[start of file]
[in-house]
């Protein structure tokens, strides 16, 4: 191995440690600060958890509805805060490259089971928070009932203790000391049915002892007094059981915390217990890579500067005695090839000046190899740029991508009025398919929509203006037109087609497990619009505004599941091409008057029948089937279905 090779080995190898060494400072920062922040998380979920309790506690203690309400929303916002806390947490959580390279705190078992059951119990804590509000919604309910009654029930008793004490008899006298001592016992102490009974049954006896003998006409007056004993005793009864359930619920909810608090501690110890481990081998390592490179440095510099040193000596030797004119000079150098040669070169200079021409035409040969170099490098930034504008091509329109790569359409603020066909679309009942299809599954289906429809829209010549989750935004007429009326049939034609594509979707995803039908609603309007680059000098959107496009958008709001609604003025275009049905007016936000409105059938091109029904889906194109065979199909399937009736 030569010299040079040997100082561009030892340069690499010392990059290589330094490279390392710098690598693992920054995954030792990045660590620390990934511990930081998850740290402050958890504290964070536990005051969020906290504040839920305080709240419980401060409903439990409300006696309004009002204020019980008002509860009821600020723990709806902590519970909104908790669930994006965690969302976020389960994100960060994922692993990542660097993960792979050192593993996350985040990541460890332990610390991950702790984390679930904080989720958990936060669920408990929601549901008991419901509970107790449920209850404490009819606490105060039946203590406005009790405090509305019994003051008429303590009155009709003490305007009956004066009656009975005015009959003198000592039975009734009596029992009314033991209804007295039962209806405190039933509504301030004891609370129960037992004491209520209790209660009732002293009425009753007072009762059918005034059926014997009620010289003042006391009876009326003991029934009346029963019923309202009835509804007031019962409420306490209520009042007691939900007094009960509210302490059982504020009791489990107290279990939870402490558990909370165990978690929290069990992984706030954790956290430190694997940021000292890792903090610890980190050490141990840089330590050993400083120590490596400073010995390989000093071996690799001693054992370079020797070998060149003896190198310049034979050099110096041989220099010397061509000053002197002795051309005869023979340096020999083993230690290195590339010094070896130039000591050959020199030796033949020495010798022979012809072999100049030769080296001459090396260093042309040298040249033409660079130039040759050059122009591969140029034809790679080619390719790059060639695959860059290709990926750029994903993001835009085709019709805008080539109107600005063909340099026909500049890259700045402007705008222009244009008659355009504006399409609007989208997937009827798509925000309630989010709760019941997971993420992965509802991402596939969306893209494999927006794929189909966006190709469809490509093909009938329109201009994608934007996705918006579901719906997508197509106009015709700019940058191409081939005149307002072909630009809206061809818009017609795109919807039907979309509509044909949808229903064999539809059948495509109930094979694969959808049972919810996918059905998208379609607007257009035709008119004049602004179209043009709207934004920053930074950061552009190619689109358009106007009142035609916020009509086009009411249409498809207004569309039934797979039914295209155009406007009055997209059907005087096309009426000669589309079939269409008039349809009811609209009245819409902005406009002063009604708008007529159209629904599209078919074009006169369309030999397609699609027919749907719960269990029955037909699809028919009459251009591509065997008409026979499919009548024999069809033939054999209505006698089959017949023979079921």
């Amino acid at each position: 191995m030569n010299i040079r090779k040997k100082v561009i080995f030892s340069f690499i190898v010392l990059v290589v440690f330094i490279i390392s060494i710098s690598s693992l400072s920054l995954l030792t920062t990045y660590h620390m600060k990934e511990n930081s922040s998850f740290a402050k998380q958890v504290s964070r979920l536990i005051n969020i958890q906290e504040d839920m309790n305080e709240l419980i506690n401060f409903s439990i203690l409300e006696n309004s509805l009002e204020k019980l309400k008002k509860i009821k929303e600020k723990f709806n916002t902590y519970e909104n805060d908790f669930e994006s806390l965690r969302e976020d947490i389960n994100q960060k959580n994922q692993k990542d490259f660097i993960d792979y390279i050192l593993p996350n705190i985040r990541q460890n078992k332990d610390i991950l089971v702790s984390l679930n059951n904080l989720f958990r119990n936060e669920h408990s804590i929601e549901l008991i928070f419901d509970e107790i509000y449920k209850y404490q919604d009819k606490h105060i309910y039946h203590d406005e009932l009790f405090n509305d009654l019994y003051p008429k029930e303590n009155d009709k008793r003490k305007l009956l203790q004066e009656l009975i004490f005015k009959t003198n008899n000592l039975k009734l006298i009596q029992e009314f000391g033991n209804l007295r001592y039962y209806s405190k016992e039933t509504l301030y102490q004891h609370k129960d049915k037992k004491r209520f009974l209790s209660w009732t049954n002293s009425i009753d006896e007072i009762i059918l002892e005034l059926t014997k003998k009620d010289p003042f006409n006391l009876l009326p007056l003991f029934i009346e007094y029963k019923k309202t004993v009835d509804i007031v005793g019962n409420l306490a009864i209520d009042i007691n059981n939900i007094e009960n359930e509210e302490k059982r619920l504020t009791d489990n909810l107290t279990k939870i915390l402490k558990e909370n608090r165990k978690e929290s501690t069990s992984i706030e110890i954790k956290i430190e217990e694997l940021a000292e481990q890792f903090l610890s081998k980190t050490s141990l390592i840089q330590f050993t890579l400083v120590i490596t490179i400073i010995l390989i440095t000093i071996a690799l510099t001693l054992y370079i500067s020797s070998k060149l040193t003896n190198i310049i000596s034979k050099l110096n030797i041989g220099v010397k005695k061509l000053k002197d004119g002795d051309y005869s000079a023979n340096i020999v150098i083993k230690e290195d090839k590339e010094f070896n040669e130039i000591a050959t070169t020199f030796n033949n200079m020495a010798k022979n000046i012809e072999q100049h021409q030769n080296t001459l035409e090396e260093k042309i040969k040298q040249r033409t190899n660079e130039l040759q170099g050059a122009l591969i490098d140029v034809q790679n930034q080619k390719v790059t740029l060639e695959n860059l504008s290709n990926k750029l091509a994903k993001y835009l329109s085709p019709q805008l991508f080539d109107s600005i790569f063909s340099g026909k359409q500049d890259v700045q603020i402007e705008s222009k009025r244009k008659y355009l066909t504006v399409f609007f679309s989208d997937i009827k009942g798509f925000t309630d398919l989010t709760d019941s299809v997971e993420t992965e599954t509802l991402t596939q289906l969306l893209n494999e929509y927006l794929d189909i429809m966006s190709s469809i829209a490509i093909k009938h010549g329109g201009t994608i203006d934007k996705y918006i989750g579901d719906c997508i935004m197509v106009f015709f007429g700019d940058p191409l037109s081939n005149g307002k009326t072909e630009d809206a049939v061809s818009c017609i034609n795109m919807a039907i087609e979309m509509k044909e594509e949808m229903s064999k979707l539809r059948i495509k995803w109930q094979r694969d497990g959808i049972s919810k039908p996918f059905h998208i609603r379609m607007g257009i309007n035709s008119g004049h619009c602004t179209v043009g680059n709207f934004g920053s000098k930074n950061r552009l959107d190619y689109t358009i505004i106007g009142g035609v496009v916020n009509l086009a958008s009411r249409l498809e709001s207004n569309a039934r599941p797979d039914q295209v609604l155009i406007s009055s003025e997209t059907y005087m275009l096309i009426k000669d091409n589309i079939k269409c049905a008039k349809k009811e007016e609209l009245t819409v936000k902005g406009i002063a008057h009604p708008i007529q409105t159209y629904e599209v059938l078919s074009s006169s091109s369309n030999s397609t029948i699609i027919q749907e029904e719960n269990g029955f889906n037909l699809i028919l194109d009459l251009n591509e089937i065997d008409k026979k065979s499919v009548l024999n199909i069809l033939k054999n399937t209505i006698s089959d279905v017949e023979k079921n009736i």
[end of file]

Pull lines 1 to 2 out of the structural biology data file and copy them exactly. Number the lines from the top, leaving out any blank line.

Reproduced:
[in-house]
């Protein structure tokens, strides 16, 4: 191995440690600060958890509805805060490259089971928070009932203790000391049915002892007094059981915390217990890579500067005695090839000046190899740029991508009025398919929509203006037109087609497990619009505004599941091409008057029948089937279905 090779080995190898060494400072920062922040998380979920309790506690203690309400929303916002806390947490959580390279705190078992059951119990804590509000919604309910009654029930008793004490008899006298001592016992102490009974049954006896003998006409007056004993005793009864359930619920909810608090501690110890481990081998390592490179440095510099040193000596030797004119000079150098040669070169200079021409035409040969170099490098930034504008091509329109790569359409603020066909679309009942299809599954289906429809829209010549989750935004007429009326049939034609594509979707995803039908609603309007680059000098959107496009958008709001609604003025275009049905007016936000409105059938091109029904889906194109065979199909399937009736 030569010299040079040997100082561009030892340069690499010392990059290589330094490279390392710098690598693992920054995954030792990045660590620390990934511990930081998850740290402050958890504290964070536990005051969020906290504040839920305080709240419980401060409903439990409300006696309004009002204020019980008002509860009821600020723990709806902590519970909104908790669930994006965690969302976020389960994100960060994922692993990542660097993960792979050192593993996350985040990541460890332990610390991950702790984390679930904080989720958990936060669920408990929601549901008991419901509970107790449920209850404490009819606490105060039946203590406005009790405090509305019994003051008429303590009155009709003490305007009956004066009656009975005015009959003198000592039975009734009596029992009314033991209804007295039962209806405190039933509504301030004891609370129960037992004491209520209790209660009732002293009425009753007072009762059918005034059926014997009620010289003042006391009876009326003991029934009346029963019923309202009835509804007031019962409420306490209520009042007691939900007094009960509210302490059982504020009791489990107290279990939870402490558990909370165990978690929290069990992984706030954790956290430190694997940021000292890792903090610890980190050490141990840089330590050993400083120590490596400073010995390989000093071996690799001693054992370079020797070998060149003896190198310049034979050099110096041989220099010397061509000053002197002795051309005869023979340096020999083993230690290195590339010094070896130039000591050959020199030796033949020495010798022979012809072999100049030769080296001459090396260093042309040298040249033409660079130039040759050059122009591969140029034809790679080619390719790059060639695959860059290709990926750029994903993001835009085709019709805008080539109107600005063909340099026909500049890259700045402007705008222009244009008659355009504006399409609007989208997937009827798509925000309630989010709760019941997971993420992965509802991402596939969306893209494999927006794929189909966006190709469809490509093909009938329109201009994608934007996705918006579901719906997508197509106009015709700019940058191409081939005149307002072909630009809206061809818009017609795109919807039907979309509509044909949808229903064999539809059948495509109930094979694969959808049972919810996918059905998208379609607007257009035709008119004049602004179209043009709207934004920053930074950061552009190619689109358009106007009142035609916020009509086009009411249409498809207004569309039934797979039914295209155009406007009055997209059907005087096309009426000669589309079939269409008039349809009811609209009245819409902005406009002063009604708008007529159209629904599209078919074009006169369309030999397609699609027919749907719960269990029955037909699809028919009459251009591509065997008409026979499919009548024999069809033939054999209505006698089959017949023979079921």